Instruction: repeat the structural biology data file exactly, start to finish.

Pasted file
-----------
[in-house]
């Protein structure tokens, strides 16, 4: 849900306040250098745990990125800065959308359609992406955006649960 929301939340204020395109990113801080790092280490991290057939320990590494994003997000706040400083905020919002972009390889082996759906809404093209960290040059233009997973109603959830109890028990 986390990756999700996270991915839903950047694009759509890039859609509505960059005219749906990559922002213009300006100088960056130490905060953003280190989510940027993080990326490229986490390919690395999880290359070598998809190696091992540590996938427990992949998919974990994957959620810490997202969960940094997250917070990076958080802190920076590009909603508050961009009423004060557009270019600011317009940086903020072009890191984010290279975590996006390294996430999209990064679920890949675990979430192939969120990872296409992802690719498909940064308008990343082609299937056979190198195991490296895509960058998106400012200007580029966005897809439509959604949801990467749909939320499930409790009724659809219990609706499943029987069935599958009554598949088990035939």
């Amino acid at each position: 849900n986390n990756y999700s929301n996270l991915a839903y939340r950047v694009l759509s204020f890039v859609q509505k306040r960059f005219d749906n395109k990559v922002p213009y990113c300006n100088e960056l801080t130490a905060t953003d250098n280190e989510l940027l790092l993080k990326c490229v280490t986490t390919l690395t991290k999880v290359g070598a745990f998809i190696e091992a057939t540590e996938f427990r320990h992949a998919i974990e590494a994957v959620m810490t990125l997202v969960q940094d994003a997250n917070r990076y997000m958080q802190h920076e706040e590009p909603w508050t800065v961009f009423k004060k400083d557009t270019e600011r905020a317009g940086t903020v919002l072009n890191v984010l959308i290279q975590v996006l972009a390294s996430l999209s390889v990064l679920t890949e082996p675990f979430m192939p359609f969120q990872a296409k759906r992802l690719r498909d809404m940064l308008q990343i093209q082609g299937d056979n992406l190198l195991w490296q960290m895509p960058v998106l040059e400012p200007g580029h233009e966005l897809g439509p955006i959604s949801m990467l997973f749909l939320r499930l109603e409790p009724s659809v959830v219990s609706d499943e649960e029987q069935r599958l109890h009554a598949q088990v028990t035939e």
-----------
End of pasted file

[in-house]
């Protein structure tokens, strides 16, 4: 849900306040250098745990990125800065959308359609992406955006649960 929301939340204020395109990113801080790092280490991290057939320990590494994003997000706040400083905020919002972009390889082996759906809404093209960290040059233009997973109603959830109890028990 986390990756999700996270991915839903950047694009759509890039859609509505960059005219749906990559922002213009300006100088960056130490905060953003280190989510940027993080990326490229986490390919690395999880290359070598998809190696091992540590996938427990992949998919974990994957959620810490997202969960940094997250917070990076958080802190920076590009909603508050961009009423004060557009270019600011317009940086903020072009890191984010290279975590996006390294996430999209990064679920890949675990979430192939969120990872296409992802690719498909940064308008990343082609299937056979190198195991490296895509960058998106400012200007580029966005897809439509959604949801990467749909939320499930409790009724659809219990609706499943029987069935599958009554598949088990035939």
């Amino acid at each position: 849900n986390n990756y999700s929301n996270l991915a839903y939340r950047v694009l759509s204020f890039v859609q509505k306040r960059f005219d749906n395109k990559v922002p213009y990113c300006n100088e960056l801080t130490a905060t953003d250098n280190e989510l940027l790092l993080k990326c490229v280490t986490t390919l690395t991290k999880v290359g070598a745990f998809i190696e091992a057939t540590e996938f427990r320990h992949a998919i974990e590494a994957v959620m810490t990125l997202v969960q940094d994003a997250n917070r990076y997000m958080q802190h920076e706040e590009p909603w508050t800065v961009f009423k004060k400083d557009t270019e600011r905020a317009g940086t903020v919002l072009n890191v984010l959308i290279q975590v996006l972009a390294s996430l999209s390889v990064l679920t890949e082996p675990f979430m192939p359609f969120q990872a296409k759906r992802l690719r498909d809404m940064l308008q990343i093209q082609g299937d056979n992406l190198l195991w490296q960290m895509p960058v998106l040059e400012p200007g580029h233009e966005l897809g439509p955006i959604s949801m990467l997973f749909l939320r499930l109603e409790p009724s659809v959830v219990s609706d499943e649960e029987q069935r599958l109890h009554a598949q088990v028990t035939e």